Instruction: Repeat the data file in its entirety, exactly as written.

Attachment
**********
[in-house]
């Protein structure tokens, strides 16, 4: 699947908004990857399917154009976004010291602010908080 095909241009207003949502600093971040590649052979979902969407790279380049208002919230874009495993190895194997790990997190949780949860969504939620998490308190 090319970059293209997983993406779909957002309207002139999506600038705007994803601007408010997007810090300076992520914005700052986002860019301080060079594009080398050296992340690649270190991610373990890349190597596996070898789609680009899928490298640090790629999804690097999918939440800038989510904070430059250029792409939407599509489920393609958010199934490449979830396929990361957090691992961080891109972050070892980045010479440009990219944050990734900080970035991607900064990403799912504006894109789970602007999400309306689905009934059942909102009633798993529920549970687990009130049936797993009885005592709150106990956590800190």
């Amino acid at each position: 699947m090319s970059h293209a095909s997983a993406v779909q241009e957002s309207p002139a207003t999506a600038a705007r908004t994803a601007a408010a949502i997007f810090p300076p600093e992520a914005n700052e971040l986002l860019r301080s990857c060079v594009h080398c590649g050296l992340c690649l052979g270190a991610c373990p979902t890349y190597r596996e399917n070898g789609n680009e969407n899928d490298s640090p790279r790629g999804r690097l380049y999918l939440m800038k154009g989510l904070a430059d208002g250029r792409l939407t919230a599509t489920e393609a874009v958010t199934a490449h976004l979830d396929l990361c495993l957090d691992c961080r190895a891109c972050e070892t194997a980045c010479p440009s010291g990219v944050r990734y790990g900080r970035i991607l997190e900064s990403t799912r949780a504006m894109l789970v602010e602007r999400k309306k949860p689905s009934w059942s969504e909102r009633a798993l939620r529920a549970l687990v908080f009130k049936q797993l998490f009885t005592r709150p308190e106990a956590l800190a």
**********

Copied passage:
[in-house]
């Protein structure tokens, strides 16, 4: 699947908004990857399917154009976004010291602010908080 095909241009207003949502600093971040590649052979979902969407790279380049208002919230874009495993190895194997790990997190949780949860969504939620998490308190 090319970059293209997983993406779909957002309207002139999506600038705007994803601007408010997007810090300076992520914005700052986002860019301080060079594009080398050296992340690649270190991610373990890349190597596996070898789609680009899928490298640090790629999804690097999918939440800038989510904070430059250029792409939407599509489920393609958010199934490449979830396929990361957090691992961080891109972050070892980045010479440009990219944050990734900080970035991607900064990403799912504006894109789970602007999400309306689905009934059942909102009633798993529920549970687990009130049936797993009885005592709150106990956590800190």
């Amino acid at each position: 699947m090319s970059h293209a095909s997983a993406v779909q241009e957002s309207p002139a207003t999506a600038a705007r908004t994803a601007a408010a949502i997007f810090p300076p600093e992520a914005n700052e971040l986002l860019r301080s990857c060079v594009h080398c590649g050296l992340c690649l052979g270190a991610c373990p979902t890349y190597r596996e399917n070898g789609n680009e969407n899928d490298s640090p790279r790629g999804r690097l380049y999918l939440m800038k154009g989510l904070a430059d208002g250029r792409l939407t919230a599509t489920e393609a874009v958010t199934a490449h976004l979830d396929l990361c495993l957090d691992c961080r190895a891109c972050e070892t194997a980045c010479p440009s010291g990219v944050r990734y790990g900080r970035i991607l997190e900064s990403t799912r949780a504006m894109l789970v602010e602007r999400k309306k949860p689905s009934w059942s969504e909102r009633a798993l939620r529920a549970l687990v908080f009130k049936q797993l998490f009885t005592r709150p308190e106990a956590l800190a």